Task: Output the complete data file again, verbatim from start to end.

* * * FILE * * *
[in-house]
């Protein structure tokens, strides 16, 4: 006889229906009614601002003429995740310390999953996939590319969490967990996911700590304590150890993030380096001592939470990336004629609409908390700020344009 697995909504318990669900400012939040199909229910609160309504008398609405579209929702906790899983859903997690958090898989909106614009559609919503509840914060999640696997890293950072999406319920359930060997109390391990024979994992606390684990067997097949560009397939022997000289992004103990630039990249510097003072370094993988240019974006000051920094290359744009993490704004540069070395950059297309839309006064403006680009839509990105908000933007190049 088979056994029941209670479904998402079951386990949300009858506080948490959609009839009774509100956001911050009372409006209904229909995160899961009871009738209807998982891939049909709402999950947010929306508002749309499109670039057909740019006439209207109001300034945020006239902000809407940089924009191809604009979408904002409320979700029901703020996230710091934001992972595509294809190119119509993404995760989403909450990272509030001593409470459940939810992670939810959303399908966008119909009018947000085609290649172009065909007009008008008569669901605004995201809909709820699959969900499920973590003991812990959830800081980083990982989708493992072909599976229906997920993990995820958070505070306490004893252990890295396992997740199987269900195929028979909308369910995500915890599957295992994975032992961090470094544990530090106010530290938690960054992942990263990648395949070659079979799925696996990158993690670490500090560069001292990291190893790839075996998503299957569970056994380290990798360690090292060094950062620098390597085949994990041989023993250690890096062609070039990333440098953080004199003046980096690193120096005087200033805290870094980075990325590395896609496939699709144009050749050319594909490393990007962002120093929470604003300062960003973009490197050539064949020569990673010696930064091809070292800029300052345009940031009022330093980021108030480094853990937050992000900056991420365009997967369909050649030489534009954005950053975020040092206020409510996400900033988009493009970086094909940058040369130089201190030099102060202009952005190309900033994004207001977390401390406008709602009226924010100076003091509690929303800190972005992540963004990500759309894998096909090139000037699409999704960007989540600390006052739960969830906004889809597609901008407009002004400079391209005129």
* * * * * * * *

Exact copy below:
[in-house]
């Protein structure tokens, strides 16, 4: 006889229906009614601002003429995740310390999953996939590319969490967990996911700590304590150890993030380096001592939470990336004629609409908390700020344009 697995909504318990669900400012939040199909229910609160309504008398609405579209929702906790899983859903997690958090898989909106614009559609919503509840914060999640696997890293950072999406319920359930060997109390391990024979994992606390684990067997097949560009397939022997000289992004103990630039990249510097003072370094993988240019974006000051920094290359744009993490704004540069070395950059297309839309006064403006680009839509990105908000933007190049 088979056994029941209670479904998402079951386990949300009858506080948490959609009839009774509100956001911050009372409006209904229909995160899961009871009738209807998982891939049909709402999950947010929306508002749309499109670039057909740019006439209207109001300034945020006239902000809407940089924009191809604009979408904002409320979700029901703020996230710091934001992972595509294809190119119509993404995760989403909450990272509030001593409470459940939810992670939810959303399908966008119909009018947000085609290649172009065909007009008008008569669901605004995201809909709820699959969900499920973590003991812990959830800081980083990982989708493992072909599976229906997920993990995820958070505070306490004893252990890295396992997740199987269900195929028979909308369910995500915890599957295992994975032992961090470094544990530090106010530290938690960054992942990263990648395949070659079979799925696996990158993690670490500090560069001292990291190893790839075996998503299957569970056994380290990798360690090292060094950062620098390597085949994990041989023993250690890096062609070039990333440098953080004199003046980096690193120096005087200033805290870094980075990325590395896609496939699709144009050749050319594909490393990007962002120093929470604003300062960003973009490197050539064949020569990673010696930064091809070292800029300052345009940031009022330093980021108030480094853990937050992000900056991420365009997967369909050649030489534009954005950053975020040092206020409510996400900033988009493009970086094909940058040369130089201190030099102060202009952005190309900033994004207001977390401390406008709602009226924010100076003091509690929303800190972005992540963004990500759309894998096909090139000037699409999704960007989540600390006052739960969830906004889809597609901008407009002004400079391209005129």